Vessel: Grand Bank 42 “Sea Horse”  


Note:             +  indicates generally a “minor” deficiency.

            *  indicates a more important or more costly deficiency.

            ฎ indicates a Recommendation for safety and seaworthiness.


Recommendation items are repeated together at the end of the report.




           This vessel was surveyed hauled out for winter storage and then launched and a sea trial was run.  Weather at the time was cloudy and foggy.  Present was the potential buyer     and the broker    .


           This surveyor surveyed this vessel in 2007 for the present owner    .  He has kept the vessel locally and seasonally hauled since then.  Previous to that the vessel was owned by ------ since 1989 and apparently had received very good maintenance and care.  He had only used the vessel for seasonal cruising in New England.  The previous owner before him reportedly also only used the vessel seasonally in New England.


            First impressions show the vessel to be very well maintained although she appears to have not had quite as good care under the current owner as previous owners.  She needs a little cleaning and detailing but close inspection still supports her very good overall condition for her age.




           Name of Vessel ………………….. 

            Hailing Port ………………………  

            Federal Documentation No. ………                                                                          Builder’s Hull I. D. No. ………….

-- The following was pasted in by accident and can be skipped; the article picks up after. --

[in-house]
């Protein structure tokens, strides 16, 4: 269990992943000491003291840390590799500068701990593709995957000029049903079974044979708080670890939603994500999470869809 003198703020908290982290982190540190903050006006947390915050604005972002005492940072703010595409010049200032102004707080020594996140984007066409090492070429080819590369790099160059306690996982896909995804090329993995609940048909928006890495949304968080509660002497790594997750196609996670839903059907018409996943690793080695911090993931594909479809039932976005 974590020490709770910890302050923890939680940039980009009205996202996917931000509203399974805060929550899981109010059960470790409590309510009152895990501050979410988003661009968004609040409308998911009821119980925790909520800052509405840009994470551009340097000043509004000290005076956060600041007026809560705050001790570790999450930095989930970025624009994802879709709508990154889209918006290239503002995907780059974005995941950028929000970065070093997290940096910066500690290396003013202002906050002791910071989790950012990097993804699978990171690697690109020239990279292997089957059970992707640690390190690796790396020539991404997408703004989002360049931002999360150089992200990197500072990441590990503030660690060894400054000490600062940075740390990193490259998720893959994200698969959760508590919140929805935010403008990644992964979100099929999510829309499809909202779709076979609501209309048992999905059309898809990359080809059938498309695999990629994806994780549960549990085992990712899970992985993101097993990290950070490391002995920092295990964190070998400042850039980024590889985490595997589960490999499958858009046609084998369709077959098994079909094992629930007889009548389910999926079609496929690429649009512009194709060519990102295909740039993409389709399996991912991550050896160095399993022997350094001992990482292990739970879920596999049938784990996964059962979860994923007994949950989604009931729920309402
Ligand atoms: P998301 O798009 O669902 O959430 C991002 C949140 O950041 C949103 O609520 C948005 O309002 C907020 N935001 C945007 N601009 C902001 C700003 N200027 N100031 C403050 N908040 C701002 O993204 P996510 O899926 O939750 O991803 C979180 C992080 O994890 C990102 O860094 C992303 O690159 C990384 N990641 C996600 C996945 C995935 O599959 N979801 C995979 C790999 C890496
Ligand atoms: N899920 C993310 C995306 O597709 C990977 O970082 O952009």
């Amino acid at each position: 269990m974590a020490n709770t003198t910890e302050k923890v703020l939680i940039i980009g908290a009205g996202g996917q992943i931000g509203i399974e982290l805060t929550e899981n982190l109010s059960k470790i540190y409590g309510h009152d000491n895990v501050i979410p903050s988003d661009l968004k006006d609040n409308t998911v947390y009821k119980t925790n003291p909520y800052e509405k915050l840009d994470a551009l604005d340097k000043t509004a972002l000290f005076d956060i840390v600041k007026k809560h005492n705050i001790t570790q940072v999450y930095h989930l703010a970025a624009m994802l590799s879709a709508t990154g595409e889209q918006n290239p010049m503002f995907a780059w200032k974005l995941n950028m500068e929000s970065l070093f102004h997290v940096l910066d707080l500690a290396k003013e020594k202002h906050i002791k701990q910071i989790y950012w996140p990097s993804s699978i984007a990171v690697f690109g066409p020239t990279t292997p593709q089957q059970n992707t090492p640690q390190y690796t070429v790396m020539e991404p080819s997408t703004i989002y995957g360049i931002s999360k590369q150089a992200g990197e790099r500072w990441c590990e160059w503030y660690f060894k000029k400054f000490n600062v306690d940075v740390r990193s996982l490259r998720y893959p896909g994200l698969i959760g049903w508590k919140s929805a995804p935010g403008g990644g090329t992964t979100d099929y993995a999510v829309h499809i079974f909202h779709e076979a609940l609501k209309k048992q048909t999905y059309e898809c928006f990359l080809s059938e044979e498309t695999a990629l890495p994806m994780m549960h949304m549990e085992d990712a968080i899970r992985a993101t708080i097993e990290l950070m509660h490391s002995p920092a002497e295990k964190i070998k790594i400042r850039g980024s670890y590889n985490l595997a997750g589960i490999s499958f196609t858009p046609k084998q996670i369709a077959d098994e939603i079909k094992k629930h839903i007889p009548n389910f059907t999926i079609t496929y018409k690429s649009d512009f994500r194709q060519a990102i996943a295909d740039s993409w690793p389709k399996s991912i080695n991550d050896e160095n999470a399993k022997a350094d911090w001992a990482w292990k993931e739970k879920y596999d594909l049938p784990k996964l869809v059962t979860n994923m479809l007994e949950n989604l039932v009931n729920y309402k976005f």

Builder …………………………… American Marine Inc.

            Where Built. ……………………..   Singapore

           Year Built …………………………   1983

            Type of vessel ……………………  Grand Banks 42 Classic trawler


SPECIFICATIONS (data from mfg’s spec. sheets unless otherwise noted)


            Length (O.D.)   42’ 7”  Length (Overall)  Add swimplatform and anchor platform                


           Beam   13’ 7”           Draft   4’ 6”             Displacement   34,000 lbs.





Hull Material and construction:    

Solid fiberglass laminate using polyester resins with woven and non woven fabrics. Exact layup unknown.


The hull was found fair of line.  On the previous survey some hull damage resulting from improper yard blocking was found in the aft             quarter areas.  The hull was pushed out of shape and some interior tabbing was broken.  This has all been properly repaired and appears now very good.


The remainder of the hull was found structurally very good.  There is no indication of grounding damage on the keel (shows its original molding lines with no repairs) and the hull laminate percussion sounds very sound with no delamination or voids.


There are no visible osmotic.  Due to the very damp and foggy conditions moisture meter readings (with a Tramex “Skipper”) were not reliable however at the last survey the hull metered “dry” and the vessel has been seasonally hauled since.


Hull Stiffening method:    

Fiberglass laminated main stringers over a foam core provide longitudinal stiffening and engine support.  Bulkheads and cabinetry bonded and tabbing in place provide hull stiffening.  The stringer system appears very sound with no cracking where visually accessible.   The bulkheads and tabbing all appear sound and secure.


Through-hull fittings: 

Bronze mushroom head type with bronze bung type seacocks on the interior.   All seacocks appear sound and secure with no apparent leaking. The exteriors show no apparent corrosion.  The intakes have screens over them.

+   A few of the exteriors need some cleaning up inside of marine growth (end of season).

All seacocks were greased by the yard last year and were found fully operational.

All seacocks are bonded however:

+  The bonding strap on the aft toilet intake seacock is broken. 

All hoses are in good condition and double clamped.